HOUSTON (FOX 26) - A Southeast Houston man says he was ordered to remove his Ring doorbell after getting leasing office approval to set it up, which brings up the question: Should apartment residents be allowed to have their own home security systems?
Derek Gray’s Ring doorbell helped solve a theft in the three months since it’s been up. Now he’s been ordered to go without surveillance at his home.
"Javier is going to be taking this down," the manager of Las Palmas Apartments is captured saying on Gray’s Ring camera Tuesday. "It’s illegally put up.”
She presented Gray with a notice saying he was “disturbing or threatening the rights, comfort, health, convenience and safety of others” and his ring device “must be removed immediately.”
“(She said) it is disturbing your neighbors,” Gray told Fox 26. “(The neighbor) does not want to be recorded or videoed, and I even offered multiple concessions saying that I will be happy to install a blind so it does not view her door, but I want to be able to see who is at my door.”
Gray is a 17-year veteran of the Air Force and Army and suffers PTSD. He says that is part of why home surveillance is important to him, in addition to the fact that his Ring camera captured a bicycle theft in April.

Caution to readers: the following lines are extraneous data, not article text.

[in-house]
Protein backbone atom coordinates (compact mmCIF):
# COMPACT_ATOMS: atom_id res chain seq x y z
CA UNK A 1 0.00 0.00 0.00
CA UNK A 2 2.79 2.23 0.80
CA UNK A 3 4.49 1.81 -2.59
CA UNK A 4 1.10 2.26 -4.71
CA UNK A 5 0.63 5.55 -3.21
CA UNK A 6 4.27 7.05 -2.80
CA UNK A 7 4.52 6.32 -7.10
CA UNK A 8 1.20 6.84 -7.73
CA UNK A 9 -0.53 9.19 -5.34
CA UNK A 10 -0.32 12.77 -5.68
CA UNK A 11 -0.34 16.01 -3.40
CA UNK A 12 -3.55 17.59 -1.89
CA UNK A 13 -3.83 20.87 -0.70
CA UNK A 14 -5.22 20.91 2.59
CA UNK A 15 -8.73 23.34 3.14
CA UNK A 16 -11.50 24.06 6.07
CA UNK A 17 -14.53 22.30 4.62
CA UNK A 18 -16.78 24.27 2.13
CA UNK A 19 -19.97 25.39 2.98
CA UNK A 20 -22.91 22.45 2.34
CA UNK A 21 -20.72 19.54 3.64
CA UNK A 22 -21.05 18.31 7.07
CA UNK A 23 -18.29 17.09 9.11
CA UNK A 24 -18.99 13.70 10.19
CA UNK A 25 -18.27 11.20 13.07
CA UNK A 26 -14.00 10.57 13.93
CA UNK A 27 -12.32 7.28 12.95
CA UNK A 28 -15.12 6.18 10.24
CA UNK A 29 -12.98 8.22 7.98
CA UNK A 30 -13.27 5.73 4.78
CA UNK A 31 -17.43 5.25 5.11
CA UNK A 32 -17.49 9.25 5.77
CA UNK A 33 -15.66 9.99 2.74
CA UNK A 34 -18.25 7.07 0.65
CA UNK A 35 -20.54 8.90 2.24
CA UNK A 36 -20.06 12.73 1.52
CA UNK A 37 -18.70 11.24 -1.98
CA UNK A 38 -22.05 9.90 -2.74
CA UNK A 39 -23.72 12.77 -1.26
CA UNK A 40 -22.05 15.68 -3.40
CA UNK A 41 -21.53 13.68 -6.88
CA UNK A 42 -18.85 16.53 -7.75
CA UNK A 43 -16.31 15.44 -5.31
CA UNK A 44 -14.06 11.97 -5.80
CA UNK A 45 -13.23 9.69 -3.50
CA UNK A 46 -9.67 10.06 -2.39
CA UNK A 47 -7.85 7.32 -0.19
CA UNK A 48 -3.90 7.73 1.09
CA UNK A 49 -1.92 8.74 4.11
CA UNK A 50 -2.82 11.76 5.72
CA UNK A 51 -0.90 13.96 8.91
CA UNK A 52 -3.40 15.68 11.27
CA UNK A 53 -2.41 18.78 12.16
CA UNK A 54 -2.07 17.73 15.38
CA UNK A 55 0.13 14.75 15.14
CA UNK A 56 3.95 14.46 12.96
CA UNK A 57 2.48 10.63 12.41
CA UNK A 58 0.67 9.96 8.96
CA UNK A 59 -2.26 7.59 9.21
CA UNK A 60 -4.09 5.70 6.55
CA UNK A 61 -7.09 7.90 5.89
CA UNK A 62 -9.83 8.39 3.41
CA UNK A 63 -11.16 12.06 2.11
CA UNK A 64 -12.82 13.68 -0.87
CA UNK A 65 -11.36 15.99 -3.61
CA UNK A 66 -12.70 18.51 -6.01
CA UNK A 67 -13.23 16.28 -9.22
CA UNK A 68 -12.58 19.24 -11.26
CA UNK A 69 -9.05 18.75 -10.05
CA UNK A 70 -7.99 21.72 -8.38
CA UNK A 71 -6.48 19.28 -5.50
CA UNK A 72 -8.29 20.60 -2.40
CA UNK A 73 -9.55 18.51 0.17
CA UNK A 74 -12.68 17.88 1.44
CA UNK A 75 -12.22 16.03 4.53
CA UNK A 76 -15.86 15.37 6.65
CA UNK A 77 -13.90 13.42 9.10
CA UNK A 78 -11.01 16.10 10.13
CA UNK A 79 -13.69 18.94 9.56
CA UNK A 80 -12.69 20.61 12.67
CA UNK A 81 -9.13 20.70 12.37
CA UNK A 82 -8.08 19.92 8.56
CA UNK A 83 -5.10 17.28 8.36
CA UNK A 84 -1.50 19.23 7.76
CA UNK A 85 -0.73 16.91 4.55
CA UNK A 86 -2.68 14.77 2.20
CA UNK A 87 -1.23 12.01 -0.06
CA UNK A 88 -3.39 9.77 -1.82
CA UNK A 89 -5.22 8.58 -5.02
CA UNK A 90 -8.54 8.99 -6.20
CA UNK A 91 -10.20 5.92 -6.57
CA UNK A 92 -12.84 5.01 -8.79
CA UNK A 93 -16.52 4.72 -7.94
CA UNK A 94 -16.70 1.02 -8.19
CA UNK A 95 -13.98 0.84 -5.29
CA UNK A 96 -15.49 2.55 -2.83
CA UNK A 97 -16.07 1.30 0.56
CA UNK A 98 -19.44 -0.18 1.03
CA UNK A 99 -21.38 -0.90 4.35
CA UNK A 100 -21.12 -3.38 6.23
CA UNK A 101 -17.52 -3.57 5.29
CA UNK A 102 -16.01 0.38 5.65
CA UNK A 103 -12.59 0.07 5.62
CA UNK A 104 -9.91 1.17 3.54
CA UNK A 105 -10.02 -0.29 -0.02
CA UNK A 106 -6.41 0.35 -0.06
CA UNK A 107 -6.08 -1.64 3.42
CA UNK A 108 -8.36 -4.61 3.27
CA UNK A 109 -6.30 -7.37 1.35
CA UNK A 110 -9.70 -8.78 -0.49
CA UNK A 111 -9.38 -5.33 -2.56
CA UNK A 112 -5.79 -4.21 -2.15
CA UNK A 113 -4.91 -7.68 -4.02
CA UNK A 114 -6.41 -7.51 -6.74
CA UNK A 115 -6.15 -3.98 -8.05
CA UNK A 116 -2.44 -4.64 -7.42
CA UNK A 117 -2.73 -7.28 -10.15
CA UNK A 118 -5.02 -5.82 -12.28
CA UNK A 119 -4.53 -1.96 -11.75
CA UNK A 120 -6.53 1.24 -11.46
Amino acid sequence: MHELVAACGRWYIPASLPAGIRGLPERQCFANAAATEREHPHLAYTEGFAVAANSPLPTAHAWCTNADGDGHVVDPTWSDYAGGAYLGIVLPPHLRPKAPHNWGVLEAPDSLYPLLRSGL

“My sense of security and peace is essential,” said Gray.
His security concerns did not stop the apartment manager from presenting him with the notice last week followed by an in-person visit accompanied by maintenance and two police officers Tuesday.
“They did not give me any orders or anything of that nature," said Gray. "They were basically intimidation.”
“Yeah yeah, you do what you need to do,” Gray says in the recording on Ring as he dismantles the camera in front of the manager and officers Tuesday.
“I do not feel safe," Gray said Wednesday. "I do not feel secure, and quite frankly I do not want to stay somewhere where I do not feel safe and secure.”
The Las Palmas Apartments management declined to comment on the incident when FOX 26 talked with them Wednesday.
Gray says he’s seeking out a new place to stay.
FOX 26 legal analyst Chris Tritico says the issue of surveillance cameras on rental properties is a civil issue, not criminal. He says the Ring cameras are newer than a lot of leases, and the language in the leases has not caught up with the modern technology. Therefore, property owners are making rules about the cameras as they go, and those conflicts can be taken to civil court where a judge would either rule in favor of the property owner or the tenant.